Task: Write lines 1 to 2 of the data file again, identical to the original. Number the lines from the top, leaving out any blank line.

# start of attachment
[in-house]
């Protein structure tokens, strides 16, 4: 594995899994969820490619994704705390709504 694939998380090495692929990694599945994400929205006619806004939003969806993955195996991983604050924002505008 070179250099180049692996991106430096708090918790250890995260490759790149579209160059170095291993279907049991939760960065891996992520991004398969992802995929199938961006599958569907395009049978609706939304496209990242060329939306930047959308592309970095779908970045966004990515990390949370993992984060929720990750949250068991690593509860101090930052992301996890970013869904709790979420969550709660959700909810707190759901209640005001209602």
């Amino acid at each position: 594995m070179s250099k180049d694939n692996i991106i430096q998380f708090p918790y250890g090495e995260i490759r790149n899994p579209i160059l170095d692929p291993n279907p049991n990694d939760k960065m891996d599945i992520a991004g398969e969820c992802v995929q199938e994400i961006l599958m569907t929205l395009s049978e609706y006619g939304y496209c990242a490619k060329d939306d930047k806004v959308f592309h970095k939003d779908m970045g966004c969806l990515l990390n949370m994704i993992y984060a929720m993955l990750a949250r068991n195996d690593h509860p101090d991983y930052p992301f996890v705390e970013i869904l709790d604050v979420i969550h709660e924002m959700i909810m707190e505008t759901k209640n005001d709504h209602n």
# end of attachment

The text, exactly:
[in-house]
């Protein structure tokens, strides 16, 4: 594995899994969820490619994704705390709504 694939998380090495692929990694599945994400929205006619806004939003969806993955195996991983604050924002505008 070179250099180049692996991106430096708090918790250890995260490759790149579209160059170095291993279907049991939760960065891996992520991004398969992802995929199938961006599958569907395009049978609706939304496209990242060329939306930047959308592309970095779908970045966004990515990390949370993992984060929720990750949250068991690593509860101090930052992301996890970013869904709790979420969550709660959700909810707190759901209640005001209602």